Built during the Golden Age of the 17th century, Amsterdam’s Canal Ring, known locally as the Grachtengordel, is comprised of a network of intersecting waterways. These were developed through the drainage and reclamation of land for new development. Yet what was initially a practical feature, allowing the city to grow beyond its fortified boundaries, subsequently evolved into the area’s characteristic gabled canal-side estates and spectacular monuments thanks to financial enrichment from the booming maritime trade. The most famous trademarks of this new canal belt became the concentric loop of the Prinsengracht, Keizersgracht, Herengracht and Singel canals.
Since 1999, the city’s distinctive canal landscape has officially been protected, and in 2010 the Amsterdam Canal Ring was added to UNESCO’s World Heritage List. In 2013, the Canal Ring also celebrated its 400th birthday.
Amsterdam’s maritime success in the Golden Age not only led to urban expansion, but a boom in trade and architectural development. This was marked by the building of the city’s remarkable canal-side estates in the 17th and 18th centuries – most of which are still standing today. Even if you aren’t lucky enough to call one of these monuments your home, there are plenty of ways to experience life by the water in both museumsand special events in and around the canals.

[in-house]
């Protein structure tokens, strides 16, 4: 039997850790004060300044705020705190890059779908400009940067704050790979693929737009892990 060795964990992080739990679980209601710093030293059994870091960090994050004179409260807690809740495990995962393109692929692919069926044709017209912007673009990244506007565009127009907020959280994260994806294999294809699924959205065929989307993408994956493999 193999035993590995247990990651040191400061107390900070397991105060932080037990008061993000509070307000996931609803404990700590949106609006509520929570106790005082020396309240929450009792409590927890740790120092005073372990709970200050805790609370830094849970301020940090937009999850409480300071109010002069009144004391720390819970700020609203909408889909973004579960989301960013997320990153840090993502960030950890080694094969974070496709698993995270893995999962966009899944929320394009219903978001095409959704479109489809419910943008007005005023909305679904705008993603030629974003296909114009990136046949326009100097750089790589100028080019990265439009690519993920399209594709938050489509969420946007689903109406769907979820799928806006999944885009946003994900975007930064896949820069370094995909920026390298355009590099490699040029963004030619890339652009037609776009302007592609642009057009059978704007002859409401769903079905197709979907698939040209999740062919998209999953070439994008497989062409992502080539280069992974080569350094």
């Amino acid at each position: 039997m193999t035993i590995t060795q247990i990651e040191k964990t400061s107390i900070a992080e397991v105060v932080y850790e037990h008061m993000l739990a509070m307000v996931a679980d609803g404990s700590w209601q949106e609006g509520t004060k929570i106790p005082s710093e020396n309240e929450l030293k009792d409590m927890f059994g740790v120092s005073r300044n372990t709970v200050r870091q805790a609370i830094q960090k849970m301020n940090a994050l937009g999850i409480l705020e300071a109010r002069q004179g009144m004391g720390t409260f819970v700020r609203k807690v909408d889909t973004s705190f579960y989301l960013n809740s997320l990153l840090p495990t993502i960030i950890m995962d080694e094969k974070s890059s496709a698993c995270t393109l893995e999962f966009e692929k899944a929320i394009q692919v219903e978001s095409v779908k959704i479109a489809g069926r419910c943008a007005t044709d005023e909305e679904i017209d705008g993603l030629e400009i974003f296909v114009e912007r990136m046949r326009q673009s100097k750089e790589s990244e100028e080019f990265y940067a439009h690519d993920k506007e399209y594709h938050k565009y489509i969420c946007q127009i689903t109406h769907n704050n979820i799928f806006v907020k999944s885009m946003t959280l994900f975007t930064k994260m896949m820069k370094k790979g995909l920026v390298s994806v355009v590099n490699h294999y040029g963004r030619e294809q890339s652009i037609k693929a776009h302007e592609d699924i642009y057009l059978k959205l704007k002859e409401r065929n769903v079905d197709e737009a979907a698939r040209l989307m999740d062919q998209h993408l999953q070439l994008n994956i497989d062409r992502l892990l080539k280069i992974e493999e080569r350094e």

Located inside an actual canal house, Het Grachtenhuis (Museum of the Canals) is a great way to learn more about the Canal Ring and its development over the centuries, with its multimedia exhibits bringing history to life. And for those looking to experience the present as well as learn about the past, events such as Open Garden Days and Amsterdam Heritage Days allow canal houses and city centre monuments to open their doors to the public.References:
The city walls of Avila were built in the 11th century to protect the citizens from the Moors. They have been well maintained throughout the centuries and are now a major tourist attraction as well as a UNESCO World Heritage Site. Visitors can walk around about half of the length of the walls.
The layout of the city is an even quadrilateral with a perimeter of 2,516 m. Its walls, which consist in part of stones already used in earlier constructions, have an average thickness of 3 m. Access to the city is afforded by nine gates of different periods; twin 20 m high towers, linked by a semi-circular arch, flank the oldest ones, Puerta de San Vicente and Puerta del Alcázar.